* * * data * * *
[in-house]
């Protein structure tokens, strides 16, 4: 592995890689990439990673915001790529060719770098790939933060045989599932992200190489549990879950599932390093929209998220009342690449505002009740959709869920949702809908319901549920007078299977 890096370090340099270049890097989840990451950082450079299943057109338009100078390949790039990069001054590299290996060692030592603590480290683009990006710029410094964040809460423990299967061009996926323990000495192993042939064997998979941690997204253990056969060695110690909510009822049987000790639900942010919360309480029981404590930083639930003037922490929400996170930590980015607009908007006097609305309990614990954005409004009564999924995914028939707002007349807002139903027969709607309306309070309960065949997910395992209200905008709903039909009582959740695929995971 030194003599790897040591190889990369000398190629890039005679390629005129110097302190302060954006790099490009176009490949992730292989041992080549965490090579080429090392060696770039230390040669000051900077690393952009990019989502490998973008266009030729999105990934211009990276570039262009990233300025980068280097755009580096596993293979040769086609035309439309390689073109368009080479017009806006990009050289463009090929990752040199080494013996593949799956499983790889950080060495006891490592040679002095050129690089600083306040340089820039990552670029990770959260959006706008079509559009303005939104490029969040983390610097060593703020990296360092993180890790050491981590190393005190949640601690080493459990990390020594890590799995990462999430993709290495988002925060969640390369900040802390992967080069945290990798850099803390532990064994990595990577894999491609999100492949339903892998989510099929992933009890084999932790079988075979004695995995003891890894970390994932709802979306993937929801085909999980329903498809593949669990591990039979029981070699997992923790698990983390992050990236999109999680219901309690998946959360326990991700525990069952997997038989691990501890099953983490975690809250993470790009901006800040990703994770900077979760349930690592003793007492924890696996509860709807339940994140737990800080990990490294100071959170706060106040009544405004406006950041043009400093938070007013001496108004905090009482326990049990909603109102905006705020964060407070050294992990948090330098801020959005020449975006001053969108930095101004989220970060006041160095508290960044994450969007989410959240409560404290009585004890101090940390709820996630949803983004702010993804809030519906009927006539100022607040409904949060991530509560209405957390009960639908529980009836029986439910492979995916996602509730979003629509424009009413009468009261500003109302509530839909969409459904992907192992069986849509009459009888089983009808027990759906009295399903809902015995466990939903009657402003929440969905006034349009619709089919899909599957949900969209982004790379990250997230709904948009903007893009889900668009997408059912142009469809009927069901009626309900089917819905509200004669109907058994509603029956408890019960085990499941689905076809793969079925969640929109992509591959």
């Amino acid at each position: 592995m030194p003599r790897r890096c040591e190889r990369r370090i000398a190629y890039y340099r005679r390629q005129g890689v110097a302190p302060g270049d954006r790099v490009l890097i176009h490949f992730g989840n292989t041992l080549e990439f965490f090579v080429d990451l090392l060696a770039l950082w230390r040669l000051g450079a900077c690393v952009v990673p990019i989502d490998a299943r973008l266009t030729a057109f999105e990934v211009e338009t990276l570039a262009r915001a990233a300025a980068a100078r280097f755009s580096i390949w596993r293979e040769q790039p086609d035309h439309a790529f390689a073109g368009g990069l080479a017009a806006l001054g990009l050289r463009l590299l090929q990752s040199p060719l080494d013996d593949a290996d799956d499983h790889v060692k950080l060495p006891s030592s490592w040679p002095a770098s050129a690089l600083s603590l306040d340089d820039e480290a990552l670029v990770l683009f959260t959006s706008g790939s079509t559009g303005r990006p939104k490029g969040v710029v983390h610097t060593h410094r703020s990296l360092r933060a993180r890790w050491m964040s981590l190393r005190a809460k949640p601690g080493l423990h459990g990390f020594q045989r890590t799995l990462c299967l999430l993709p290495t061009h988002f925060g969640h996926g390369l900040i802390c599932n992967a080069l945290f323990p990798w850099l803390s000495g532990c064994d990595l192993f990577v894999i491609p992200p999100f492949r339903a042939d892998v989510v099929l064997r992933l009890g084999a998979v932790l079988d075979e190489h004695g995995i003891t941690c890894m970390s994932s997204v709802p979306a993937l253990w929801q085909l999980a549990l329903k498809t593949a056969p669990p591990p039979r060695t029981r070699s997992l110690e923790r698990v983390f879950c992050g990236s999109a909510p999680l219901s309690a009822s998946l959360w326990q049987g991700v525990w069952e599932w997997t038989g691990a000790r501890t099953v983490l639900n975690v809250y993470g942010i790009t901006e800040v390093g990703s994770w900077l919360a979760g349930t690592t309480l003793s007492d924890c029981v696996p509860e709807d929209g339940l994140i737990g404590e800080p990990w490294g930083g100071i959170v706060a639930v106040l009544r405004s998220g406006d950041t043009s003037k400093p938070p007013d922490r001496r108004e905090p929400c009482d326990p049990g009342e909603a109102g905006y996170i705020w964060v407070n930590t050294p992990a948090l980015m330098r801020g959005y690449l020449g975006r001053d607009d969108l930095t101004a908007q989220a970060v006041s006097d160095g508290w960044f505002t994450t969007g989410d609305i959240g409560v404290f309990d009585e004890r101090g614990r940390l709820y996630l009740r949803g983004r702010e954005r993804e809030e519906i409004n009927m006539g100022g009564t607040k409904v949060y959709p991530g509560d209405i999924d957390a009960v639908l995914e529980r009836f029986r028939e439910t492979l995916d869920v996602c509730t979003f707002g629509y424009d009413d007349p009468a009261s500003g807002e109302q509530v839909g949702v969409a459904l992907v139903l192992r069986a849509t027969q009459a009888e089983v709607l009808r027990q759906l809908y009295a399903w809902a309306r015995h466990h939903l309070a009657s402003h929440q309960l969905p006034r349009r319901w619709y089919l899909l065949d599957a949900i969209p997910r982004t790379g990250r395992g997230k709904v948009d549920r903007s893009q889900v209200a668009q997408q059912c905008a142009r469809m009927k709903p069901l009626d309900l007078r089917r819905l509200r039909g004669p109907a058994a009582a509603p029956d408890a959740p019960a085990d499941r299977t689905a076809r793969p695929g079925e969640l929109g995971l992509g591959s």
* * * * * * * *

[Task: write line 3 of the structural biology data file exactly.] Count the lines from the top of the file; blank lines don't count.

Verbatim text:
């Amino acid at each position: 592995m030194p003599r790897r890096c040591e190889r990369r370090i000398a190629y890039y340099r005679r390629q005129g890689v110097a302190p302060g270049d954006r790099v490009l890097i176009h490949f992730g989840n292989t041992l080549e990439f965490f090579v080429d990451l090392l060696a770039l950082w230390r040669l000051g450079a900077c690393v952009v990673p990019i989502d490998a299943r973008l266009t030729a057109f999105e990934v211009e338009t990276l570039a262009r915001a990233a300025a980068a100078r280097f755009s580096i390949w596993r293979e040769q790039p086609d035309h439309a790529f390689a073109g368009g990069l080479a017009a806006l001054g990009l050289r463009l590299l090929q990752s040199p060719l080494d013996d593949a290996d799956d499983h790889v060692k950080l060495p006891s030592s490592w040679p002095a770098s050129a690089l600083s603590l306040d340089d820039e480290a990552l670029v990770l683009f959260t959006s706008g790939s079509t559009g303005r990006p939104k490029g969040v710029v983390h610097t060593h410094r703020s990296l360092r933060a993180r890790w050491m964040s981590l190393r005190a809460k949640p601690g080493l423990h459990g990390f020594q045989r890590t799995l990462c299967l999430l993709p290495t061009h988002f925060g969640h996926g390369l900040i802390c599932n992967a080069l945290f323990p990798w850099l803390s000495g532990c064994d990595l192993f990577v894999i491609p992200p999100f492949r339903a042939d892998v989510v099929l064997r992933l009890g084999a998979v932790l079988d075979e190489h004695g995995i003891t941690c890894m970390s994932s997204v709802p979306a993937l253990w929801q085909l999980a549990l329903k498809t593949a056969p669990p591990p039979r060695t029981r070699s997992l110690e923790r698990v983390f879950c992050g990236s999109a909510p999680l219901s309690a009822s998946l959360w326990q049987g991700v525990w069952e599932w997997t038989g691990a000790r501890t099953v983490l639900n975690v809250y993470g942010i790009t901006e800040v390093g990703s994770w900077l919360a979760g349930t690592t309480l003793s007492d924890c029981v696996p509860e709807d929209g339940l994140i737990g404590e800080p990990w490294g930083g100071i959170v706060a639930v106040l009544r405004s998220g406006d950041t043009s003037k400093p938070p007013d922490r001496r108004e905090p929400c009482d326990p049990g009342e909603a109102g905006y996170i705020w964060v407070n930590t050294p992990a948090l980015m330098r801020g959005y690449l020449g975006r001053d607009d969108l930095t101004a908007q989220a970060v006041s006097d160095g508290w960044f505002t994450t969007g989410d609305i959240g409560v404290f309990d009585e004890r101090g614990r940390l709820y996630l009740r949803g983004r702010e954005r993804e809030e519906i409004n009927m006539g100022g009564t607040k409904v949060y959709p991530g509560d209405i999924d957390a009960v639908l995914e529980r009836f029986r028939e439910t492979l995916d869920v996602c509730t979003f707002g629509y424009d009413d007349p009468a009261s500003g807002e109302q509530v839909g949702v969409a459904l992907v139903l192992r069986a849509t027969q009459a009888e089983v709607l009808r027990q759906l809908y009295a399903w809902a309306r015995h466990h939903l309070a009657s402003h929440q309960l969905p006034r349009r319901w619709y089919l899909l065949d599957a949900i969209p997910r982004t790379g990250r395992g997230k709904v948009d549920r903007s893009q889900v209200a668009q997408q059912c905008a142009r469809m009927k709903p069901l009626d309900l007078r089917r819905l509200r039909g004669p109907a058994a009582a509603p029956d408890a959740p019960a085990d499941r299977t689905a076809r793969p695929g079925e969640l929109g995971l992509g591959s």